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Victorious By Danielle Kreusch

I

t is close to midnight with a cold breeze gently pushing itself across my cheek. The breeze is the only thing keeping my heavy eyes open...well, that and the turning of the engine over and over again. With each try of the start button, my heart would stop in suspense; hoping— pleading to hear the sweet sound of the engine roaring and screeching to life, knowing it is the only thing that could possibly alleviate the rolling of the boat and take us out of the open sea. After four hours, it is clear that the engine is not starting without fresh spark plugs, and we might as well get some sleep. After 40 hours of beating to windward we find ourselves anchored outside of a channel in the rolling swell left from a thunderstorm deserted. I begin to drift into a very necessary slumber and I am so thankful to be…boom! That is the sound my head makes as the boat heeled to the waves and I was flung from the cockpit bench where I had finally settled down out of sheer exhaustion. On the way down my head managed to hit the mainsheet traveler and tiller before my body settled on the cold hard fiberglass of the cockpit floor in a lifeless lump. Oh the joys of being engineless outside of a narrow channel with the wind coming from exactly where we need to go—I think to myself. In fact, it seems as though ever since my boyfriend, Kyle, and I had left our berth two days earlier on our C&C 27, the wind had decided to timely and carefully change direction to exactly where we were headed at the very moment of any course adjustment. We had left Tampa Bay on route

south before we would eventually turn to head north for Jacksonville at the Long Key Bridge in the Florida

Kyle walking the beach on Cayo Costa.

Keys. Our first stop on the list was Cayo Costa Island in Port Charlotte Harbor. We had intentions of our first anchorage being in the harbor, tucked up against the island, not outside the harbor’s channel entrance in a rolling sea. We arrived late Friday evening at the entrance of the harbor; night coming on, the chart showing a narrow channel surrounded by the shallow shoals that sailors learn to dread so much in these waters. The channel entrance required us to go east through this narrow channel, but the wind was blowing hard directly from that direction. We made the decision that we would be unable to safely sail to weather through the channel in the dark and instead we would motor in…simple! After working reliably for months, the engine thoughtfully decided it needed a break on this particular night. After many four-letter

words being used and hours spent troubleshooting, it was clear we would have to wait until morning, when the wind shifted, to sail into the harbor. Surely the wind would shift by morning By 0800 there was still a strong breeze coming from the east. We decided that since the sun was up and we could always turn around if need be, we would attempt to sail into the wind through the channel into Charlotte Harbor. Binoculars in hand to check every channel marker carefully, jib sheets ready to be tacked at any moment, and our main pulled in tightly, we took off into the wind. After almost two hours of endless “tack hoe!” commands, followed by the seamless rhythm of the zinging winch pawls clicking, we had made it into the harbor. It turns out there was a Tarpon tournament going on and the channel entrance is the “secret spot” for everyone with a line and hook to horde, but we made it. That evening, we felt rather impressed with our sailing abilities and teamwork and the victory of the day created a satisfied atmosphere in our little 27-foot home. After cooking a much needed hot meal, we rewarded ourselves by going to explore the island. As we approached the island after rowing away from the mother ship in our Fatty Knees Dinghy named Lucy, I couldn’t help but feel as though I was living in a different time: a time when engines didn’t exist and shallow waters were explored by dinghy. We pulled Lucy up on shore See VICTORIOUS continued on page 69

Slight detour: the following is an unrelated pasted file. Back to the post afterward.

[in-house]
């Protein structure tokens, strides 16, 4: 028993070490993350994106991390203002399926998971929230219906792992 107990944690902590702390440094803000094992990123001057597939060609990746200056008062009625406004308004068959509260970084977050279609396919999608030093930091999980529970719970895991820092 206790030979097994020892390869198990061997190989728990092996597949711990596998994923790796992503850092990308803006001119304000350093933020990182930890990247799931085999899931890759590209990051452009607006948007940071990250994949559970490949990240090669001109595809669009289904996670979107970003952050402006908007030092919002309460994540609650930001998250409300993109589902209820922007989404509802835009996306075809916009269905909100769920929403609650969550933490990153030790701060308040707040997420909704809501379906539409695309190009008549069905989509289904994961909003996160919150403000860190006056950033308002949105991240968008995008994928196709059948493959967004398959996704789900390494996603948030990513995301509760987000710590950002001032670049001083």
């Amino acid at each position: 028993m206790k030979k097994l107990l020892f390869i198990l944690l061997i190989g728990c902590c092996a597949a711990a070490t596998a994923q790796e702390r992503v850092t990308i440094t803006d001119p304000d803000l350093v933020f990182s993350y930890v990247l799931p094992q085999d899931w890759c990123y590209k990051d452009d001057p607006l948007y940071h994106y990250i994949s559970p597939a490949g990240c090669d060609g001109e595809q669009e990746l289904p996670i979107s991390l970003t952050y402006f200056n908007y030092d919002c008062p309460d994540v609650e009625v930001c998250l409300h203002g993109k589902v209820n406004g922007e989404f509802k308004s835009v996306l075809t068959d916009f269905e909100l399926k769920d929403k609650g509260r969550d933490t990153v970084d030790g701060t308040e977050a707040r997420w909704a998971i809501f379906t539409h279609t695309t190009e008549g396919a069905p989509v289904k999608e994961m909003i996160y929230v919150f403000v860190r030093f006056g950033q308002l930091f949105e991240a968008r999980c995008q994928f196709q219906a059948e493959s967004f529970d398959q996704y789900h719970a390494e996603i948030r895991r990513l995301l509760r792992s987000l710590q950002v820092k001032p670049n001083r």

GOT A SAILING STORY? If you have a story about an incident that happened that was a real learning experience, or a funny story, or a weird or unusual story that you’d like to tell, send it to editor@southwindsmagazine.com. Keep them short—around 800-1000 words or less, maybe a little more. Photos nice, but not required. We pay for these stories. 70

April 2016

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Southwinds April 2016  

A free, printed sailing magazine reporting on sailing in the southeast U.S: Florida, North Carolina, South Carolina, Georgia, Alabama, Missi...

Southwinds April 2016  

A free, printed sailing magazine reporting on sailing in the southeast U.S: Florida, North Carolina, South Carolina, Georgia, Alabama, Missi...